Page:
Away from the noise of Wall Street, ordinary citizens are going about their business as usual. However if you are in any way connected to or interested in financial markets, these are indeed interesting times.
6 months ago there were five large independent broker dealers in the US. Today there are only two. How many will there be in another 6 months? Nouriel Roubini thinks none of them will independent.
Does it really matter? Do we really need them? I would argue not. What benefit have these institutions brought to the economy? They have proved themselves incompetent by losing every dollar they have ever made. And this is not the first time.
What good are institutions that leverage themselves to the hilt, slice and dice dubious pieces of paper in the name of financial innovation and then infect all corners of the financial markets with their toxicity? Absolutely nothing and good riddance to them.
Besides, there are bigger problems out there in the form of AIG, Washington Mutual and Wachovia - and they are just the ones we know about. Citigroup itself is hardly out of the woods and it is doubtful if they survive in their current form.
The latest on AIG and WaMu is that their ratings have taken another hit. From marketwatch.com:
WaMu, AIG downgraded
Washington Mutual shares (WM) stumbled 9.4% to $1.82 after Standard & Poor's late Monday cut its ratings on the company and its Washington Mutual Bank unit because of increased market turmoil. S&P cut the counterparty credit rating on Washington Mutual Inc. to BB-/B from BBB-/A-3 and the rating on Washington Mutual Bank to BBB-/A-3 from BBB/A-2. The outlook is negative....
....Fitch on Monday evening downgraded AIG's rating to A from AA-, and said the company has an "extremely limited" ability to raise capital for its holding company
That doesn't sound good for AIG. from Bloomberg:
AIG's Ratings Cut by S&P, Moody's, Threatening Quest for Funds
American International Group Inc.'s credit ratings were downgraded by Standard & Poor's and Moody's Investors Service, threatening efforts to raise emergency funds to keep the company afloat.
The ratings reductions occurred after two people familiar with the situation said that the biggest U.S. insurer by assets is seeking $70 billion to $75 billion in loans arranged by Goldman Sachs Group Inc. and JPMorgan Chase & Co. to replenish capital.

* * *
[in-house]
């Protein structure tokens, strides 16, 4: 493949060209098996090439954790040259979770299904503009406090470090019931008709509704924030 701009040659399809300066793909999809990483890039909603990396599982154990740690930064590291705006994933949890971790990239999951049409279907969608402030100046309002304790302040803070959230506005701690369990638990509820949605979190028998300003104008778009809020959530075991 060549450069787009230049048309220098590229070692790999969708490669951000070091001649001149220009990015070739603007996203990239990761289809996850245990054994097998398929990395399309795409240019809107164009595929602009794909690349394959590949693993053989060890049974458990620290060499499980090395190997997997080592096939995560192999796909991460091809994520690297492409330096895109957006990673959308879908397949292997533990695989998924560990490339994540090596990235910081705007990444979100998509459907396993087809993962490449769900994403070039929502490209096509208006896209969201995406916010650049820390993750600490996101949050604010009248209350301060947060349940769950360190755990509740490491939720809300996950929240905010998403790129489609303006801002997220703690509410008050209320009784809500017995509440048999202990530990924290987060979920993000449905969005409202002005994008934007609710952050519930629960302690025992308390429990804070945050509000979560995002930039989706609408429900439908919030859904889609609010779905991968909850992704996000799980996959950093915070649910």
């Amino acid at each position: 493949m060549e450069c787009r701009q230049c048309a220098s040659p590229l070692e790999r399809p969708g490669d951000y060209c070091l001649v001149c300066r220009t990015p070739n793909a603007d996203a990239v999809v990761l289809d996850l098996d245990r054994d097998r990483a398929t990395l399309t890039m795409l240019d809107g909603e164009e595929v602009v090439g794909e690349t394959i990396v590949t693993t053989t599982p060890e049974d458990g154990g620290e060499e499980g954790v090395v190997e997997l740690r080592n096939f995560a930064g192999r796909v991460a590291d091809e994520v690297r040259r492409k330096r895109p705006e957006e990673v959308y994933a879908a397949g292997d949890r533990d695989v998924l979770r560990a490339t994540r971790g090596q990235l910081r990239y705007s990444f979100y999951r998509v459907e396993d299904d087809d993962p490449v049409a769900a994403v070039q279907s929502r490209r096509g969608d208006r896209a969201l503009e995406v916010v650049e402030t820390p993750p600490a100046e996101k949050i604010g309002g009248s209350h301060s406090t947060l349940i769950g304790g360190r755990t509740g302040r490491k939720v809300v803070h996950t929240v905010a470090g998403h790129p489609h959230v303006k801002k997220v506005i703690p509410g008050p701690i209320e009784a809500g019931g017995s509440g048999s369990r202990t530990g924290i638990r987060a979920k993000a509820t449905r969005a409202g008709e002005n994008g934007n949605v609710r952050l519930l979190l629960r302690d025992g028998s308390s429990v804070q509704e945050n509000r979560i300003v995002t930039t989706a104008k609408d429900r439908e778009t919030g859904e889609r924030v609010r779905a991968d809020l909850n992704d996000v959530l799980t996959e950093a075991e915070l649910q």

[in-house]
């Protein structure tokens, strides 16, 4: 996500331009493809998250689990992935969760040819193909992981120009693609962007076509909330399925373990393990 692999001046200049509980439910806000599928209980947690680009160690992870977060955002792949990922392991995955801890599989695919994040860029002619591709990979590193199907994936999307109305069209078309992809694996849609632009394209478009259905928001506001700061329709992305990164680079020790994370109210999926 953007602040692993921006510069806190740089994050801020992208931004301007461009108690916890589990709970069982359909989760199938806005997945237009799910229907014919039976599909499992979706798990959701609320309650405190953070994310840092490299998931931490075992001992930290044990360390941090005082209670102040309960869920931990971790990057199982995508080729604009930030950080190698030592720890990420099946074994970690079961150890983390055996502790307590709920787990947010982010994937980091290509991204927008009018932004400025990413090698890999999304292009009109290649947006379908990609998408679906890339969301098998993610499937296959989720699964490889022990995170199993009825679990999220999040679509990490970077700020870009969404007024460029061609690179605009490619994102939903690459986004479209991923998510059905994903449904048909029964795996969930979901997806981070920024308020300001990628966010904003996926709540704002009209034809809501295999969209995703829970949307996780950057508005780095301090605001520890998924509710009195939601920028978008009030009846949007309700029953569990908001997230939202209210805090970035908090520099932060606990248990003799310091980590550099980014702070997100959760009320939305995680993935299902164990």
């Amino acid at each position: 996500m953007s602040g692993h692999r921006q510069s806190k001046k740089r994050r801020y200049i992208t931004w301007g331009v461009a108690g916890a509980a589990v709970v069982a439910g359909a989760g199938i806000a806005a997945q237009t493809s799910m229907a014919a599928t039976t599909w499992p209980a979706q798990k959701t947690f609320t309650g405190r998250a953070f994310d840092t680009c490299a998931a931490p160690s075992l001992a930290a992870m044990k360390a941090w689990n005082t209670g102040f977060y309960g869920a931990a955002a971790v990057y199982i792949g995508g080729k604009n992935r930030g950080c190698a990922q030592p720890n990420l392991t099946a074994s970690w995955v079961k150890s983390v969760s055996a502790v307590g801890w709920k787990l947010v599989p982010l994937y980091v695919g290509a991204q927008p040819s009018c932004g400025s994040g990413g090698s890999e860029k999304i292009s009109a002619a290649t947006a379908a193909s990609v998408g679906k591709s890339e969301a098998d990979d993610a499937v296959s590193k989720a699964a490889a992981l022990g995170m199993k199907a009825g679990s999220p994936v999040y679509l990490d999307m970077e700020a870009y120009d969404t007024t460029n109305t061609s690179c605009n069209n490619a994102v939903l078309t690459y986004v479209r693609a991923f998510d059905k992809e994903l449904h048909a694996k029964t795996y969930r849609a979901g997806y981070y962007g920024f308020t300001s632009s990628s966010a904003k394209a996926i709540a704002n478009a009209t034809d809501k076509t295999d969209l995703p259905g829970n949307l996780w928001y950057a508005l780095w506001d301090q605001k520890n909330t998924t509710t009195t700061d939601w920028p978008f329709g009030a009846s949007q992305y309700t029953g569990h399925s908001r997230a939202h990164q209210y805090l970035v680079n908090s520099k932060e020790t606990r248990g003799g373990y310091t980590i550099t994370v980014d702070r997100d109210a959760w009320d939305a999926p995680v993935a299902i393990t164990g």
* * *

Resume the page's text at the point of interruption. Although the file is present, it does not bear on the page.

$70-$75 billion, jaysus! On the weekend it was $40 billion. Also an AIG failure would not be good for anyone it seems:
"I don't know of a major bank that doesn't have some significant exposure to AIG," said Kenneth Lewis, chief executive officer of Bank of America Corp., in a CNBC interview. An AIG collapse would "be a much bigger problem than most that we've looked at," he said.
Why is that?
"The bigger problem here is that AIG is a bigger balance sheet, the tentacles go further and we don't have the same relationship between the Fed and an insurance company as we do with some of the others," said Liz Ann Sonders, chief investment strategist at Charles Schwab & Co. in a Bloomberg Television interview.
That's about it in a nutshell. Isn't this wonderful world of interconnected global financial markets marvelous? Hank containment Paulson was careful not to rule out government intervention. My bet is that AIG will qualify for the 'too big to fail' doctrine if it does indeed come to that.
How about Australia? There seems to be almost eerie silence form our banks and other financial institutions. It would be wishful thinking to assume our banks will be unscathed. We already know ANZ has CDS exposure to some major US corporate names. I think it's safe to say that BNB and all it's satellite companies are toast. MQG will find it tough to stay in one piece and there have been some rumblings about SUN's portfolio of assets.
But forget about the sideshow surrounding the Broker Dealers. The main event is the main street banks and insurers. If a couple of these go belly up in short order, we could be in for some real fireworks.